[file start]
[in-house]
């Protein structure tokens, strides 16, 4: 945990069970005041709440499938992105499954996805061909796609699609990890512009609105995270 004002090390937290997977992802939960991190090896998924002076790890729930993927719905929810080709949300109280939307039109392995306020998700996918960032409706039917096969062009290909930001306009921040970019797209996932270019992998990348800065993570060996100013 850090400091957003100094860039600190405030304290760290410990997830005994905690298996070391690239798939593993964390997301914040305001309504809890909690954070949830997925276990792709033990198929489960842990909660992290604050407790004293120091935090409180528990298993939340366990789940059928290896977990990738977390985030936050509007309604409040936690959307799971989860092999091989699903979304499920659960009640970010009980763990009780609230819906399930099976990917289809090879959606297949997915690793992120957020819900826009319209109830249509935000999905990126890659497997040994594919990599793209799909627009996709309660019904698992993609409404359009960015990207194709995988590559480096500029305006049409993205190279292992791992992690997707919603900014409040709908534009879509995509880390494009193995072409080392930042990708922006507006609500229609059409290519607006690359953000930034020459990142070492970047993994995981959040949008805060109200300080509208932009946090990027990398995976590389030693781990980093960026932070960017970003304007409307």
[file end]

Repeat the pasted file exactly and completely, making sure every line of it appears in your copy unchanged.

[in-house]
């Protein structure tokens, strides 16, 4: 945990069970005041709440499938992105499954996805061909796609699609990890512009609105995270 004002090390937290997977992802939960991190090896998924002076790890729930993927719905929810080709949300109280939307039109392995306020998700996918960032409706039917096969062009290909930001306009921040970019797209996932270019992998990348800065993570060996100013 850090400091957003100094860039600190405030304290760290410990997830005994905690298996070391690239798939593993964390997301914040305001309504809890909690954070949830997925276990792709033990198929489960842990909660992290604050407790004293120091935090409180528990298993939340366990789940059928290896977990990738977390985030936050509007309604409040936690959307799971989860092999091989699903979304499920659960009640970010009980763990009780609230819906399930099976990917289809090879959606297949997915690793992120957020819900826009319209109830249509935000999905990126890659497997040994594919990599793209799909627009996709309660019904698992993609409404359009960015990207194709995988590559480096500029305006049409993205190279292992791992992690997707919603900014409040709908534009879509995509880390494009193995072409080392930042990708922006507006609500229609059409290519607006690359953000930034020459990142070492970047993994995981959040949008805060109200300080509208932009946090990027990398995976590389030693781990980093960026932070960017970003304007409307």